I also went through all the props I had accumulated for my photography and gave a lot of it away. Instead, I invested in certain items that are pretty neutral and can be used in many occasions/images (I like the food to be the main focus rather than the props surrounded it taking over).
In terms of food itself, having a small kitchen and a tiny fridge means we cannot store a lot of things (we cannot even freeze food since our fridge only contains an ice box that can fit about two trays of ice cubes). I had a small tendency to multiply the jars of spices and dried herbs because I would go to the shop and forget I already had some at home (raise your hand up if you just found a third jar of dried thyme in the back of a shelf!). Over the last few months and with our new steps in order to declutter, I have taken the habit to make a menu plan for the week before going grocery shopping. I make sure to look at what we already have in terms of ingredients so we do not double up. It allowed us to be more mindful about the way we consume food: we not only cut a lot on waste but the process has also meant we have been saving more than usual on our food budget.
All in all, our kitchen is much more manageable with counter space reclaimed for better purposes: preparing delicious things to eat!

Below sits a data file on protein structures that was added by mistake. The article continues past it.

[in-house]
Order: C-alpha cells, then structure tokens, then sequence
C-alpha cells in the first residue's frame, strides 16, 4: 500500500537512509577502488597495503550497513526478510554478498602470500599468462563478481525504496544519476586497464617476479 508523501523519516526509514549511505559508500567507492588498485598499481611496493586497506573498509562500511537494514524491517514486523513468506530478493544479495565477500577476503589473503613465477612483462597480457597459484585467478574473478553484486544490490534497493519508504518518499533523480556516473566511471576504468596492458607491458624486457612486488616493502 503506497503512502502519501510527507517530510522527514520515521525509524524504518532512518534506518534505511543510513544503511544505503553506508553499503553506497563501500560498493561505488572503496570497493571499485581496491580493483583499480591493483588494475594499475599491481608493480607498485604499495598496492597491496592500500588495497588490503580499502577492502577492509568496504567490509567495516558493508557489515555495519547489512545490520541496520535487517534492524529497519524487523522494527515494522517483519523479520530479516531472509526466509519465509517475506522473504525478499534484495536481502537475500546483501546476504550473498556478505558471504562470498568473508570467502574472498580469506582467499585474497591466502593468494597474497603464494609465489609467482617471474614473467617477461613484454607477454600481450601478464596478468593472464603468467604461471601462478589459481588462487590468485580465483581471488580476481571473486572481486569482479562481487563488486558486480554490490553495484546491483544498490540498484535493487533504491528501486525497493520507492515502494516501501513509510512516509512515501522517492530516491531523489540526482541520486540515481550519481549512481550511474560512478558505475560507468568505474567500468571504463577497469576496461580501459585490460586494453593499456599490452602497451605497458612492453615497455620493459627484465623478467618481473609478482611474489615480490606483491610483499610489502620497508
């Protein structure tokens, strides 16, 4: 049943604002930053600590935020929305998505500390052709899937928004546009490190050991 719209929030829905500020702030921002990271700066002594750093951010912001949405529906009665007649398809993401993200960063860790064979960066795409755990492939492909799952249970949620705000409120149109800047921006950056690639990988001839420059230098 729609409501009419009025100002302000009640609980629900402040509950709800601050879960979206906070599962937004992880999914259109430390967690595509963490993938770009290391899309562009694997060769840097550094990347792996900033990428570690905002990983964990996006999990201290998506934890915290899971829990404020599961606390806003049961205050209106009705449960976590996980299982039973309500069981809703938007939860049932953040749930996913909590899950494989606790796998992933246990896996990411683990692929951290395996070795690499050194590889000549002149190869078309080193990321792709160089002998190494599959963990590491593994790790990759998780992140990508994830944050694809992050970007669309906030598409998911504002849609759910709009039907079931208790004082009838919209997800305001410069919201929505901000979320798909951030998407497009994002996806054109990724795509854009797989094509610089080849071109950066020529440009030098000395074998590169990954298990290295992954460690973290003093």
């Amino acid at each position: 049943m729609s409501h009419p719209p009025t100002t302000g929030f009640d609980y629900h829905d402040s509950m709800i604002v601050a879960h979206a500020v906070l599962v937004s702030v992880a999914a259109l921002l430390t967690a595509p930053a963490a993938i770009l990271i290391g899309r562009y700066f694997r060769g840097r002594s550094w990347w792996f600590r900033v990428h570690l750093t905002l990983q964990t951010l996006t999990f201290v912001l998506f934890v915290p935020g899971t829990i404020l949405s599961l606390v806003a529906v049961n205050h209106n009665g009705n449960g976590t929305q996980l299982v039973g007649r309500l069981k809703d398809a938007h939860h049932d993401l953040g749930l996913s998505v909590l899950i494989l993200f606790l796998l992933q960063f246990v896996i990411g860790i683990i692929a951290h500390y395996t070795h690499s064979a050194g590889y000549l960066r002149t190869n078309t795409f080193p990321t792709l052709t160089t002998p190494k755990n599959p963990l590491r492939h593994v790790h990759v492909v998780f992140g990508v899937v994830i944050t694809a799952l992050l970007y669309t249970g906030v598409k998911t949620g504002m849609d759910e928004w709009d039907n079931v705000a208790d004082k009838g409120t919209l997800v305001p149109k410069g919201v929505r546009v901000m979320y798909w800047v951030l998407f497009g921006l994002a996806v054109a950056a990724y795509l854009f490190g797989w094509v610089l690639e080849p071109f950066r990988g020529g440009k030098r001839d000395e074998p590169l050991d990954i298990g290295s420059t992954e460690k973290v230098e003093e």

We have a small bathroom so it is easy to think not many things can fit into it.
However, last October, we decided to take on the Minimalists challenge (on the first day of the month, get rid of one thing; on the second, two things; on the third, three things and so on...) and I was utterly baffled by how many things we got rid of from that tiny bathroom only!
I took everything out of the little cabinets above and under the sink. I made three piles: keep, give away and garbage.
The things we got rid of (in any of the two latter piles where it had to go eventually) included: multiple sample packets given with purchases (shampoo, body lotion, face cream, etc.), many hotel shampoos and soaps (we don't plan on opening a hotel any time soon...), a useless hairbrush, expired cosmetics, a lot of bobby pins that cannot even hold hair anymore (maybe I was keeping those for a future Museum of Unusable Bobby Pins, who knows!), luxury cosmetics I was gifted but that don't suit my skin whatsoever (I donated those), etc.